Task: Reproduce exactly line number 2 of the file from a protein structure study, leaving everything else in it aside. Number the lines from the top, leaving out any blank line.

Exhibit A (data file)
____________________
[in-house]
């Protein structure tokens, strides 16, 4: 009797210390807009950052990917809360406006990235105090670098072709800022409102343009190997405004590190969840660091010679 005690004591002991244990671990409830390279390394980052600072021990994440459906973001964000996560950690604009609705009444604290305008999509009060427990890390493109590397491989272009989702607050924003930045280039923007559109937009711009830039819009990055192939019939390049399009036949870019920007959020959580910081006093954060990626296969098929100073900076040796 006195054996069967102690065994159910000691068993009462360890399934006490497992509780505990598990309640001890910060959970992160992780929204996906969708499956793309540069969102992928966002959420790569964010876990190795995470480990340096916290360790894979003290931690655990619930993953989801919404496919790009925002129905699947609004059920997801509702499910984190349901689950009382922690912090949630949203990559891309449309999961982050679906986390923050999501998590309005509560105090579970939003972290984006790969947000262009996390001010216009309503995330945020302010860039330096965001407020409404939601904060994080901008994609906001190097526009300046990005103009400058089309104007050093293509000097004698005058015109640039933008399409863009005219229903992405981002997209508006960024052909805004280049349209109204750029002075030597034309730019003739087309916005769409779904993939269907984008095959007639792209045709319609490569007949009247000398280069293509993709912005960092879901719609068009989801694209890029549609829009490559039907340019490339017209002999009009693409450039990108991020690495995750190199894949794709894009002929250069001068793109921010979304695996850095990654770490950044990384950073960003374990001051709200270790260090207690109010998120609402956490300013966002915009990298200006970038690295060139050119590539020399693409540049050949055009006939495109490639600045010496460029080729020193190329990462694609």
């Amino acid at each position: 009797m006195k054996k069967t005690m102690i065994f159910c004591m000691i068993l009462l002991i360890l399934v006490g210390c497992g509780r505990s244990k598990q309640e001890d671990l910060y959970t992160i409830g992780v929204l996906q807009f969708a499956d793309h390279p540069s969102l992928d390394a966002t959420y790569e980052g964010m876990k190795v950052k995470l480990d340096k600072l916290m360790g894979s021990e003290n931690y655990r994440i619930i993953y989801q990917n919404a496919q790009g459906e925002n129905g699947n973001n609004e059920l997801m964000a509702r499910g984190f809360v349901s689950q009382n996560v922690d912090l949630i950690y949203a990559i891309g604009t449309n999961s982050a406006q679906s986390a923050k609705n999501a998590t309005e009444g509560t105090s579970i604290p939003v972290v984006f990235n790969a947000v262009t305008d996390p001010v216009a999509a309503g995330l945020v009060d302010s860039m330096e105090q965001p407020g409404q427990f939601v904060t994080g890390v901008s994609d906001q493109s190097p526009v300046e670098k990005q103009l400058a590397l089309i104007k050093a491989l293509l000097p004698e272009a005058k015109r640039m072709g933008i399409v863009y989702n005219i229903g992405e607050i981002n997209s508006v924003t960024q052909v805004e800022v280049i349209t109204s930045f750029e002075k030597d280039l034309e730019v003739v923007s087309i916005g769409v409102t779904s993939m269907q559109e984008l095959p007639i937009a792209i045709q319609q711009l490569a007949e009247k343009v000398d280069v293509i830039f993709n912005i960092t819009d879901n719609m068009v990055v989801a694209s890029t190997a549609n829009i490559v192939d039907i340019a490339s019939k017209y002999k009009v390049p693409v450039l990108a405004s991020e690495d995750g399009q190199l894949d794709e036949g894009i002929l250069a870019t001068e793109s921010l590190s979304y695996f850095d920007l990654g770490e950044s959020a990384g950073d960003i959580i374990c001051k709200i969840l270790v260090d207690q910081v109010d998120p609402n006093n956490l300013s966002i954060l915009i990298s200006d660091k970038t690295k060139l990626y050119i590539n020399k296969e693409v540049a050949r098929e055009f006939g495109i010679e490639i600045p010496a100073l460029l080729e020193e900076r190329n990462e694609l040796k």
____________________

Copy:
């Protein structure tokens, strides 16, 4: 009797210390807009950052990917809360406006990235105090670098072709800022409102343009190997405004590190969840660091010679 005690004591002991244990671990409830390279390394980052600072021990994440459906973001964000996560950690604009609705009444604290305008999509009060427990890390493109590397491989272009989702607050924003930045280039923007559109937009711009830039819009990055192939019939390049399009036949870019920007959020959580910081006093954060990626296969098929100073900076040796 006195054996069967102690065994159910000691068993009462360890399934006490497992509780505990598990309640001890910060959970992160992780929204996906969708499956793309540069969102992928966002959420790569964010876990190795995470480990340096916290360790894979003290931690655990619930993953989801919404496919790009925002129905699947609004059920997801509702499910984190349901689950009382922690912090949630949203990559891309449309999961982050679906986390923050999501998590309005509560105090579970939003972290984006790969947000262009996390001010216009309503995330945020302010860039330096965001407020409404939601904060994080901008994609906001190097526009300046990005103009400058089309104007050093293509000097004698005058015109640039933008399409863009005219229903992405981002997209508006960024052909805004280049349209109204750029002075030597034309730019003739087309916005769409779904993939269907984008095959007639792209045709319609490569007949009247000398280069293509993709912005960092879901719609068009989801694209890029549609829009490559039907340019490339017209002999009009693409450039990108991020690495995750190199894949794709894009002929250069001068793109921010979304695996850095990654770490950044990384950073960003374990001051709200270790260090207690109010998120609402956490300013966002915009990298200006970038690295060139050119590539020399693409540049050949055009006939495109490639600045010496460029080729020193190329990462694609």